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Personal Injury Lawsuits and Product Liability

August 24, 2016

Most manufacturers take great pains to ensure that their products are safe for public use, which requires using adequate materials, proper construction, and regular inspections. Unfortunately, some companies do not adhere to these standards and so place defectively designed or manufactured products on the market. This poses a great risk to unknowing consumers who purchase the product. Fortunately, victims may be able to recover compensation for injuries they sustained by filing a product liability suit.

Product Liability Claims

There are three different types of product liability claims, including those based on:

  • Defective manufacturing, which means that a product’s design was safe, but a problem during production caused it to become dangerous;
  • Defective design, which means that a product was inherently unsafe because of the way it was designed; and
  • Failure to provide adequate warnings or instructions on the proper use of the product.

Examples of products whose defects most often result in injury to consumers include:

  • Vehicles;
  • Drugs;
  • Medical devices;
  • Food;
  • Toys;
  • Clothes;
  • Electrical devices;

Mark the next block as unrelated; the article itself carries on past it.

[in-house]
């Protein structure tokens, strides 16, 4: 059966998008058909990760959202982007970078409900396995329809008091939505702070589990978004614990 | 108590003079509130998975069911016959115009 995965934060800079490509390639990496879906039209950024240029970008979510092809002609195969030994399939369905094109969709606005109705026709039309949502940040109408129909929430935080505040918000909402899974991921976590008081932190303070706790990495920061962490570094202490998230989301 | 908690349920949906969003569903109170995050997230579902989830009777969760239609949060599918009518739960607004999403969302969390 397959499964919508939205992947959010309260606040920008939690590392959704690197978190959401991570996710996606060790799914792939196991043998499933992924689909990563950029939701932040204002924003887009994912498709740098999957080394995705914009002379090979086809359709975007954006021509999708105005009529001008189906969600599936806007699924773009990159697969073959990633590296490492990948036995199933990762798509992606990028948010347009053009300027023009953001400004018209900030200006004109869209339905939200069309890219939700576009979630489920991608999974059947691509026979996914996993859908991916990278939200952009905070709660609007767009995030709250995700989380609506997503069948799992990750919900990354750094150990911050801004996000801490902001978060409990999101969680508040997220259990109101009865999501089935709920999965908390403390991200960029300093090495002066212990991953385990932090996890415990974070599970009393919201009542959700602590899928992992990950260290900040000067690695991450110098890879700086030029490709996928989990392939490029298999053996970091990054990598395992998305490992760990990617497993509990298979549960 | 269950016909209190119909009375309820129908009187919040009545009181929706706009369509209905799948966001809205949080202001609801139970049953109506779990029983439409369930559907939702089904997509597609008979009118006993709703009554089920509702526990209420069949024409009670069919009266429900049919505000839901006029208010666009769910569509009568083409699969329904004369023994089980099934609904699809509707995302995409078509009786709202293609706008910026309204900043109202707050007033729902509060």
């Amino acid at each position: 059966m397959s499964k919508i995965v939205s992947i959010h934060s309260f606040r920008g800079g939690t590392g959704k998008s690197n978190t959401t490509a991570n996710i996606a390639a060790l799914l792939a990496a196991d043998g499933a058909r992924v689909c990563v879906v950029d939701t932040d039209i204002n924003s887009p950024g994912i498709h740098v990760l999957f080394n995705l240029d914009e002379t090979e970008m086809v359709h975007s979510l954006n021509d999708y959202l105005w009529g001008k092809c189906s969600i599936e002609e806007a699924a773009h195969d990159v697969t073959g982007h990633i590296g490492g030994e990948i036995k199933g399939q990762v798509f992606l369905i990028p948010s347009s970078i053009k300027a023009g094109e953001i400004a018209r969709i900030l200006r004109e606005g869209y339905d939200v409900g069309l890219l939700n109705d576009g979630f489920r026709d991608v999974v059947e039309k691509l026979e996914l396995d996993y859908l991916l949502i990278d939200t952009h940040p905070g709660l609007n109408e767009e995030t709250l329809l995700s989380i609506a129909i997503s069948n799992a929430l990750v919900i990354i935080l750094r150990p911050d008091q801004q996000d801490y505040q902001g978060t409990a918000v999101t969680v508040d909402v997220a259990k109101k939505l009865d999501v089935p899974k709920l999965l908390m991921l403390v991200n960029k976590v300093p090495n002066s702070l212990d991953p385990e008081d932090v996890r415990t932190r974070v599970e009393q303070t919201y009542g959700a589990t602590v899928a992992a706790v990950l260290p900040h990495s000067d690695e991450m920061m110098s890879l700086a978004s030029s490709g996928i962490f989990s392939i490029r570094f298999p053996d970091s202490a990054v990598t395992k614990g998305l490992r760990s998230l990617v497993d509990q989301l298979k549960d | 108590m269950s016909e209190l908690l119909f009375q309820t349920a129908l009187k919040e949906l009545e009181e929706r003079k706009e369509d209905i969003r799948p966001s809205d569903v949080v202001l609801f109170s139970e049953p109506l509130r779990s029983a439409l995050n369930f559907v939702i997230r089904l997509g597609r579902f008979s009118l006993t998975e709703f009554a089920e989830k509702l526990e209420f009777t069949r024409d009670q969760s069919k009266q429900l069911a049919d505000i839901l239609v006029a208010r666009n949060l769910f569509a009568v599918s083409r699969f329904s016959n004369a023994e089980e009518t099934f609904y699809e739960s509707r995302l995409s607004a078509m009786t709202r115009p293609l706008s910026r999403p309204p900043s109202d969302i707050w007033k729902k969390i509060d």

• Construction materials;
  • Power tools;
  • Household appliances; and
  • Heavy machinery.

Liability 

Product liability cases can be brought under one of three different legal theories, including strict liability, negligence, and breach of warranty.  In order to obtain compensation for their losses in a strict liability case, parties injured by a defective product must establish that:

  • The seller was engaged in the business of selling that product;
  • The product was in a defective condition that was unreasonably dangerous to the user;
  • The product was expected to and did reach the consumer without substantial change in the condition in which it was sold; and
  • The victim was injured as a result of the defect.

Even if the seller used all possible care in preparing and selling his product and the consumer did not buy the product directly from him or her, the seller can still be held responsible. However, if the user discovered the defect and was aware of the danger, but still used the product and was injured as a result, he or she will be barred from recovery. Manufacturers or assemblers who use another company’s part or component are also still considered responsible for testing and inspecting that part. A negligent failure to do so opens him or her up to liability for any injuries that result.

A breach of warranty claim requires proof of two additional elements:

  • The seller or manufacturer made a warranty to the injured party; and
  • A breach of the warranty existed at the time the product left the control of the manufacturer or seller.

In South Carolina, the implied warranty of merchantability is automatically applied to most products, even when it is not mentioned in the contract. This means that there is an inherent understanding by the buyer that the product is fit for the ordinary purposes for which they are intended to be used. This warranty requires that products be adequately packaged, labeled, and that they conform to the specifications on the label.